The use of fiber optic systems is expanding at a amazing rate. Only in the past 10 years, fiber optic communications systems have replaced almost all coaxial and twisted pair cables especially in network backbones. This is especially true in any long distance communication links.
Why? This can be explained simply. Fiber optic cables are easier to install, are lighter than traditional copper cables, are much smaller than their electronic counterparts, and most importantly, they have much more bandwidth!
Because fiber optic cables are lighter, they are easier to pull through existing ducts and cable raceways. Other big advantages of fiber cables including their immunity to electromagnetic interference, longer repeater distances, lower power requirements, and higher flexibility.
All the above pros make fiber optic cables very attractive and most important of all, very cost effective.
The unstoppable trend for fiber optic applications are the move from the long haul (long distance) to our desk, our house, and our office. The ftth fiber cable terms include FTTC ( fiber to the curb), FTTD (fiber to the desk), FTTH (fiber to the home) and FTTB( fiber to the building).
Fiber optic cables enable our dream of integrating all our phone, Internet and TV services. Fiber’s wide bandwidth makes this possible. It provides more than enough capacity to meet all our voice, data and video requirements.
The transformation from copper to fiber is greatly accelerated by the invention of optical fiber amplifiers. Optical fiber amplifiers enable optical signal transmission over very long distances without the expensive process of conversion to electronic signals, electronic amplification and the conversion back to optical signal again as in traditional regenerators.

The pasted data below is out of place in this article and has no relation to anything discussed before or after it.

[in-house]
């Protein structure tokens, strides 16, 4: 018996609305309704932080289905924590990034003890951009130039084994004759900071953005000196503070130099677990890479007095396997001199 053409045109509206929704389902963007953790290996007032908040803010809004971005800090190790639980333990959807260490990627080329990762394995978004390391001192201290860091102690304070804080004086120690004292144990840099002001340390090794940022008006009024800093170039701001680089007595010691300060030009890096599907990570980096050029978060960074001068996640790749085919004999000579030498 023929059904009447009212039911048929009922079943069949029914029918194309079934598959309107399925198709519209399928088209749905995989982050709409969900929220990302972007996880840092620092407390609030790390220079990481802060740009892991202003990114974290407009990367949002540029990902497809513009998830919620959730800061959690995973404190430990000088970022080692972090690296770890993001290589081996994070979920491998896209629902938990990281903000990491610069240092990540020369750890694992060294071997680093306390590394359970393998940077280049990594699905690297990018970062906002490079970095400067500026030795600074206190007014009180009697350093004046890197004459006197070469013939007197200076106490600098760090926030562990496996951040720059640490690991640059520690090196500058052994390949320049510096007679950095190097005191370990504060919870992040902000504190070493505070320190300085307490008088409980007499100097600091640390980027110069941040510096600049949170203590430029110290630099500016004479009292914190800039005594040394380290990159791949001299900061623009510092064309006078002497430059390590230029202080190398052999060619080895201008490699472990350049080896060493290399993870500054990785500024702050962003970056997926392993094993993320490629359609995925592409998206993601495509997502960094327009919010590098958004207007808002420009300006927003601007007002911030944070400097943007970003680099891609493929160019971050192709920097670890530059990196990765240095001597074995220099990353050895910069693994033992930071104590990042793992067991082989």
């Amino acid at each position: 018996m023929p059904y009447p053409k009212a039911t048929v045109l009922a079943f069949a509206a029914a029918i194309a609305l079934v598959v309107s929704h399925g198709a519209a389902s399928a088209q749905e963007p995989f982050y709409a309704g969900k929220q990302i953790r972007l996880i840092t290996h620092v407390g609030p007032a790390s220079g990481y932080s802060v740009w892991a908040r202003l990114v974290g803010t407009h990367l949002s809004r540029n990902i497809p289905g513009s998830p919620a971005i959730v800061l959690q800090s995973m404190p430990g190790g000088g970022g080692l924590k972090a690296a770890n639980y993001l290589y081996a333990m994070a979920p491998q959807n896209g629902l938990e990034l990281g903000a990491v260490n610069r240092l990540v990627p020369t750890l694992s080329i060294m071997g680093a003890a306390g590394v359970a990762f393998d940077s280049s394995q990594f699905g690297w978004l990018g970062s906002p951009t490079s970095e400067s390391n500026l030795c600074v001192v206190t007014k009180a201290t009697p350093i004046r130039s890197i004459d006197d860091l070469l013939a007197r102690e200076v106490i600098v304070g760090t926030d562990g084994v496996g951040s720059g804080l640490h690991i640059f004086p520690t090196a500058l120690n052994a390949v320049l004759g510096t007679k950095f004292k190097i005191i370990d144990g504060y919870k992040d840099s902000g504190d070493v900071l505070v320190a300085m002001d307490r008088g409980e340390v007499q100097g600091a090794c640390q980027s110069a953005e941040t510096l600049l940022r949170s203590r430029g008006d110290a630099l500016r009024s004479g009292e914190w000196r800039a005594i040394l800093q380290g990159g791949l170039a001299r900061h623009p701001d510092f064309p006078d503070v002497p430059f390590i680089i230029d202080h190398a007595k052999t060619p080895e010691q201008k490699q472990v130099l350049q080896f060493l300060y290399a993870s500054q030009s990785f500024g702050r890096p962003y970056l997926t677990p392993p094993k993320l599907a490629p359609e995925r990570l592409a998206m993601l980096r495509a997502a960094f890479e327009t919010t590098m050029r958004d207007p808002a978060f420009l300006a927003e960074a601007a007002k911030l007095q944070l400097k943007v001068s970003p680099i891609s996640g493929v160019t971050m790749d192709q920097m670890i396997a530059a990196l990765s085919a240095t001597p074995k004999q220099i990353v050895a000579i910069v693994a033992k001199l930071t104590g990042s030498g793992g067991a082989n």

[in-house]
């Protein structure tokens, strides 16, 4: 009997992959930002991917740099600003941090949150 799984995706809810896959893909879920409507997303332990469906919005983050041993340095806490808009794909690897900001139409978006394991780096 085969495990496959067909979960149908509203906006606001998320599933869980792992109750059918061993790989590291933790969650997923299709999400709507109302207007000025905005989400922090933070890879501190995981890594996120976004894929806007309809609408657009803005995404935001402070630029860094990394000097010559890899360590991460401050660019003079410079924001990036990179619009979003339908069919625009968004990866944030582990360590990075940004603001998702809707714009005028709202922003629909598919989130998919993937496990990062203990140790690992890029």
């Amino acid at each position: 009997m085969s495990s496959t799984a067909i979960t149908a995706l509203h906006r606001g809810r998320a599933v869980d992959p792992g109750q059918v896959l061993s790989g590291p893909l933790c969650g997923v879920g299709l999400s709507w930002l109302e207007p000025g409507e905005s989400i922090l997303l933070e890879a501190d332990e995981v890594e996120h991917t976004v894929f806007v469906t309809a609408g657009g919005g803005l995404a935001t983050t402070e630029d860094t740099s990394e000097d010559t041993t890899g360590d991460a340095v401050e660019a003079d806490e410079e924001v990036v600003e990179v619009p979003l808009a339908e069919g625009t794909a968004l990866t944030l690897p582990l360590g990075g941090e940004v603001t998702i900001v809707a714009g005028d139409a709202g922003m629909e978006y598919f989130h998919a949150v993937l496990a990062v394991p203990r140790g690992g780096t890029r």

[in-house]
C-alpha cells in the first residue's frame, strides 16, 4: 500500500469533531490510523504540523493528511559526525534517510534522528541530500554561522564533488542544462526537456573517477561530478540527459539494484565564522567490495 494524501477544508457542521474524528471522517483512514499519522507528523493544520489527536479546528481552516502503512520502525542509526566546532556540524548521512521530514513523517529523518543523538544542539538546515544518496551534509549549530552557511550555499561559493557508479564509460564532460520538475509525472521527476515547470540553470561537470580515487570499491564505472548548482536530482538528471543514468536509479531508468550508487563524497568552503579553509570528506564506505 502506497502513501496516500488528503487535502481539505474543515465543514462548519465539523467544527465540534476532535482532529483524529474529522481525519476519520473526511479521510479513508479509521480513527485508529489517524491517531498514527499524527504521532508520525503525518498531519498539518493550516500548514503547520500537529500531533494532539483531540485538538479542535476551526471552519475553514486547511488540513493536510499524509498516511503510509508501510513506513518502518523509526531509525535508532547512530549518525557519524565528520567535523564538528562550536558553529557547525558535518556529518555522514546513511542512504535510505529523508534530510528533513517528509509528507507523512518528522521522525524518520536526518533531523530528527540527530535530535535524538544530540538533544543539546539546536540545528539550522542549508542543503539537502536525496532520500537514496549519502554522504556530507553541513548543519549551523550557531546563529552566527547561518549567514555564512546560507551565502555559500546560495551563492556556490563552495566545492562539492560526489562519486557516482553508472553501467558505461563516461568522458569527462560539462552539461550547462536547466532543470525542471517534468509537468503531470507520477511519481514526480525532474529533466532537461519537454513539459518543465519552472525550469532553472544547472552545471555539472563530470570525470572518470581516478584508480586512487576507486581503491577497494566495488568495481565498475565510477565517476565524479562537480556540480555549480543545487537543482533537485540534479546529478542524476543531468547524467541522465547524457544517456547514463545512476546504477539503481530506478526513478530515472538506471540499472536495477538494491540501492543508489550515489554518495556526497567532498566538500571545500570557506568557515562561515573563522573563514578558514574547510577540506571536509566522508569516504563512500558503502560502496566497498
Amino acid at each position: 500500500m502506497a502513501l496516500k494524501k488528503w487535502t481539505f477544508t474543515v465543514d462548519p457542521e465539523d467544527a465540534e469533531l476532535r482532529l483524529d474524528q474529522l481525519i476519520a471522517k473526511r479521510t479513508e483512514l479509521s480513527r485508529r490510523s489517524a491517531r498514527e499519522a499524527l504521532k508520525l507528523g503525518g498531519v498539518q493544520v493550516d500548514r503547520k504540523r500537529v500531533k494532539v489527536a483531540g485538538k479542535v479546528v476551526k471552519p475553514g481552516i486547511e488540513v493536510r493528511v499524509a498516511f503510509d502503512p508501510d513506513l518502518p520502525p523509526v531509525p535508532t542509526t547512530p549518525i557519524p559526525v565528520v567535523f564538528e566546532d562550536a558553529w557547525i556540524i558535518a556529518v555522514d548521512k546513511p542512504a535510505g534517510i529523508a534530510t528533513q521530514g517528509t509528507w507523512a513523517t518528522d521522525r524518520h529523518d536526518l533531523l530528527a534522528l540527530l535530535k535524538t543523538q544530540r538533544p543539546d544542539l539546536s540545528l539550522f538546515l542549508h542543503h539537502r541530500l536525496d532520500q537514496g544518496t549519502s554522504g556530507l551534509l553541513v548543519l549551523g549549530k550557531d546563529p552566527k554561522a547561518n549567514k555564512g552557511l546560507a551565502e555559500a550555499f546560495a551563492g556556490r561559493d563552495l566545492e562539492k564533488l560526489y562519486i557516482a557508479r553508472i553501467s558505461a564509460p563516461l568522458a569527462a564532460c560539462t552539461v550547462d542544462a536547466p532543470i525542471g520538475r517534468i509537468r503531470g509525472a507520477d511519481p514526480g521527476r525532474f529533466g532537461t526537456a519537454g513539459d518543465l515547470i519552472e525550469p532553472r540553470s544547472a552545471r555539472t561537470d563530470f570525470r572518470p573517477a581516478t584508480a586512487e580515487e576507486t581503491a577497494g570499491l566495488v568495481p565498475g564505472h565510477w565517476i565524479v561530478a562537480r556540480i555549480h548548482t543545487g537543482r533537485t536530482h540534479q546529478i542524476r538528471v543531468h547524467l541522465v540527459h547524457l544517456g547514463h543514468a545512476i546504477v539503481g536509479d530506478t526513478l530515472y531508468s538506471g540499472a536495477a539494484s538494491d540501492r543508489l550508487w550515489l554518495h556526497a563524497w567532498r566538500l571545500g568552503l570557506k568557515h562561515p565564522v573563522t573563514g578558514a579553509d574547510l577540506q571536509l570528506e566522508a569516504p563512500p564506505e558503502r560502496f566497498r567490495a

Today most of the network traffic switching are still performed by electronic switches such as those from Cisco. But tremendous interest and effort of using all-optical devices for all network switching are accumulating in the industry. The most important characteristic of all-optical switching lies in its almost unlimited transmission capacity.
However, it is still in the prototype stage for controlling light with light, so optical switch circuits are still controlled by electronic circuits at this moment. The switching matrix may be optical circuits but the control are still done by electronic circuits.
Optical fiber is almost the ideal medium for signal transmission available today and in the foreseeable future. The excellent characteristic of optical fiber is its immunity to electromagnetic interference. Optical circuits can be crossed in a common space without cross interference among them.
But there are problems which are impeding the speed of all-optical system development. The most obvious and basic reason is the compatibility requirements with legacy fiber optic systems.